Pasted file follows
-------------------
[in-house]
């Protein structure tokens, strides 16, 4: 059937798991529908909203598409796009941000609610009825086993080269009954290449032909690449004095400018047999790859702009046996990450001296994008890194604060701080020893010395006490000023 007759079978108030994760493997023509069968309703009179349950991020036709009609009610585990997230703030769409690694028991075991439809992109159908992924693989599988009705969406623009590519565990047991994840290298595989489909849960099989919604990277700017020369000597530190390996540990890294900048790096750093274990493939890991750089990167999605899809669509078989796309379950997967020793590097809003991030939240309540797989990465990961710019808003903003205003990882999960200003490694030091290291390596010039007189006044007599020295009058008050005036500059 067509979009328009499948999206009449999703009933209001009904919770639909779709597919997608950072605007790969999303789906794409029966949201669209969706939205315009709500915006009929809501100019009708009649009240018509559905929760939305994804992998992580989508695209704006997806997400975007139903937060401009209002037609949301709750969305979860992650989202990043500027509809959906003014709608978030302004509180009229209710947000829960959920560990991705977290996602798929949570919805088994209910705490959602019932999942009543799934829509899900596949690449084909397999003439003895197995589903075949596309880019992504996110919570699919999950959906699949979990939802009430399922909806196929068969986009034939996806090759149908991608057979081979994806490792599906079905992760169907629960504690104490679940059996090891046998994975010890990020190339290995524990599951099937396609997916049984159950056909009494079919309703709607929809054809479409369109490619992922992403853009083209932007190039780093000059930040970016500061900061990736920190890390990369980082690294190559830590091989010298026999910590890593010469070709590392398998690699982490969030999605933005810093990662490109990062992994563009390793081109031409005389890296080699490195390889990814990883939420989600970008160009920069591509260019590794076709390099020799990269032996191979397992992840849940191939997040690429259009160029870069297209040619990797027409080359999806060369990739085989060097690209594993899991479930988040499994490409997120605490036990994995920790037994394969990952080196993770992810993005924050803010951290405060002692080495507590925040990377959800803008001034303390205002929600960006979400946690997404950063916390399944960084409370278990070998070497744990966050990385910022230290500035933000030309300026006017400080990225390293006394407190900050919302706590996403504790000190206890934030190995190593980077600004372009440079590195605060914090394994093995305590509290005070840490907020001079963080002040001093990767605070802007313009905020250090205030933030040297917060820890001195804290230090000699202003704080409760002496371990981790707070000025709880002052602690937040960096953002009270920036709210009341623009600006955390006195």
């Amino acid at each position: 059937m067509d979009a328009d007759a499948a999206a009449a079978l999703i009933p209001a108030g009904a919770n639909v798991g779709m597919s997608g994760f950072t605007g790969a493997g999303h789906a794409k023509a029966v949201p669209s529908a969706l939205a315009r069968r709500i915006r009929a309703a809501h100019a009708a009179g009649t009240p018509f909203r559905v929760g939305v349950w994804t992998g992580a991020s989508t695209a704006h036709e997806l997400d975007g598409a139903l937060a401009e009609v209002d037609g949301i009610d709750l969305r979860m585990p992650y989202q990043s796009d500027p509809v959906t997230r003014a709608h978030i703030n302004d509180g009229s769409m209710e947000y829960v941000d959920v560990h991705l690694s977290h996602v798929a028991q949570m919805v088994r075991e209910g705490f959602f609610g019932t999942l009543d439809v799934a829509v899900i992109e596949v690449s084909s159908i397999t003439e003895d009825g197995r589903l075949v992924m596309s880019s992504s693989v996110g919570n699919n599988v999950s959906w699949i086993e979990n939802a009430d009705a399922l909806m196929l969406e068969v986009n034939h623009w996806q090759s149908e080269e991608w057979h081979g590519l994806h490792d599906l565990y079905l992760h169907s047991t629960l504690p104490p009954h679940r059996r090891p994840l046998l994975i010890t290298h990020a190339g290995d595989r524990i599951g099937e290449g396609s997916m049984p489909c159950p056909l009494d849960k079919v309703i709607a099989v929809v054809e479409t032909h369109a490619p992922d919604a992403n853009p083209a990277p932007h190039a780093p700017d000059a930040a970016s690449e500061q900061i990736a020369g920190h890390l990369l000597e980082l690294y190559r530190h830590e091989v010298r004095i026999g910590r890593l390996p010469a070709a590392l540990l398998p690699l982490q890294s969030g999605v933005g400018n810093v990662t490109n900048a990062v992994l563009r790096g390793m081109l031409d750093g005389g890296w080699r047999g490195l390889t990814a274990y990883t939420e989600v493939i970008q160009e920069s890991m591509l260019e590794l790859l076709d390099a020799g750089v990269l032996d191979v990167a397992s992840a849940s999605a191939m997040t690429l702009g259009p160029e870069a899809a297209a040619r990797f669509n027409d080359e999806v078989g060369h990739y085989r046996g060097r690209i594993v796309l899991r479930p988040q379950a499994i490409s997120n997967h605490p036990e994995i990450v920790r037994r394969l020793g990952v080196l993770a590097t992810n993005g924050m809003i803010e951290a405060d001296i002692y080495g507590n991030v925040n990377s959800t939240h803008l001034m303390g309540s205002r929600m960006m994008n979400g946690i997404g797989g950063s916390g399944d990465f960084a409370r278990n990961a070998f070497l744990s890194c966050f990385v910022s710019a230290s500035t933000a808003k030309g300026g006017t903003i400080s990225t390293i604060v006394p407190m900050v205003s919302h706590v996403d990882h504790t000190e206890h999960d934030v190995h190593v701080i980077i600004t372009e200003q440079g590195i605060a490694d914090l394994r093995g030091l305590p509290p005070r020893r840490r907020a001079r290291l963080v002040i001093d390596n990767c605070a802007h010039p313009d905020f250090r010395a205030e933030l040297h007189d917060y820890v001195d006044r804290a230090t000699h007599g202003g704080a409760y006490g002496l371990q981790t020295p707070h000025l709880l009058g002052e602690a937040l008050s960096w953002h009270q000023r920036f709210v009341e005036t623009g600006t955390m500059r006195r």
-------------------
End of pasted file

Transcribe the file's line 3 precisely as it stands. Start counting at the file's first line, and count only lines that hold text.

């Amino acid at each position: 059937m067509d979009a328009d007759a499948a999206a009449a079978l999703i009933p209001a108030g009904a919770n639909v798991g779709m597919s997608g994760f950072t605007g790969a493997g999303h789906a794409k023509a029966v949201p669209s529908a969706l939205a315009r069968r709500i915006r009929a309703a809501h100019a009708a009179g009649t009240p018509f909203r559905v929760g939305v349950w994804t992998g992580a991020s989508t695209a704006h036709e997806l997400d975007g598409a139903l937060a401009e009609v209002d037609g949301i009610d709750l969305r979860m585990p992650y989202q990043s796009d500027p509809v959906t997230r003014a709608h978030i703030n302004d509180g009229s769409m209710e947000y829960v941000d959920v560990h991705l690694s977290h996602v798929a028991q949570m919805v088994r075991e209910g705490f959602f609610g019932t999942l009543d439809v799934a829509v899900i992109e596949v690449s084909s159908i397999t003439e003895d009825g197995r589903l075949v992924m596309s880019s992504s693989v996110g919570n699919n599988v999950s959906w699949i086993e979990n939802a009430d009705a399922l909806m196929l969406e068969v986009n034939h623009w996806q090759s149908e080269e991608w057979h081979g590519l994806h490792d599906l565990y079905l992760h169907s047991t629960l504690p104490p009954h679940r059996r090891p994840l046998l994975i010890t290298h990020a190339g290995d595989r524990i599951g099937e290449g396609s997916m049984p489909c159950p056909l009494d849960k079919v309703i709607a099989v929809v054809e479409t032909h369109a490619p992922d919604a992403n853009p083209a990277p932007h190039a780093p700017d000059a930040a970016s690449e500061q900061i990736a020369g920190h890390l990369l000597e980082l690294y190559r530190h830590e091989v010298r004095i026999g910590r890593l390996p010469a070709a590392l540990l398998p690699l982490q890294s969030g999605v933005g400018n810093v990662t490109n900048a990062v992994l563009r790096g390793m081109l031409d750093g005389g890296w080699r047999g490195l390889t990814a274990y990883t939420e989600v493939i970008q160009e920069s890991m591509l260019e590794l790859l076709d390099a020799g750089v990269l032996d191979v990167a397992s992840a849940s999605a191939m997040t690429l702009g259009p160029e870069a899809a297209a040619r990797f669509n027409d080359e999806v078989g060369h990739y085989r046996g060097r690209i594993v796309l899991r479930p988040q379950a499994i490409s997120n997967h605490p036990e994995i990450v920790r037994r394969l020793g990952v080196l993770a590097t992810n993005g924050m809003i803010e951290a405060d001296i002692y080495g507590n991030v925040n990377s959800t939240h803008l001034m303390g309540s205002r929600m960006m994008n979400g946690i997404g797989g950063s916390g399944d990465f960084a409370r278990n990961a070998f070497l744990s890194c966050f990385v910022s710019a230290s500035t933000a808003k030309g300026g006017t903003i400080s990225t390293i604060v006394p407190m900050v205003s919302h706590v996403d990882h504790t000190e206890h999960d934030v190995h190593v701080i980077i600004t372009e200003q440079g590195i605060a490694d914090l394994r093995g030091l305590p509290p005070r020893r840490r907020a001079r290291l963080v002040i001093d390596n990767c605070a802007h010039p313009d905020f250090r010395a205030e933030l040297h007189d917060y820890v001195d006044r804290a230090t000699h007599g202003g704080a409760y006490g002496l371990q981790t020295p707070h000025l709880l009058g002052e602690a937040l008050s960096w953002h009270q000023r920036f709210v009341e005036t623009g600006t955390m500059r006195r």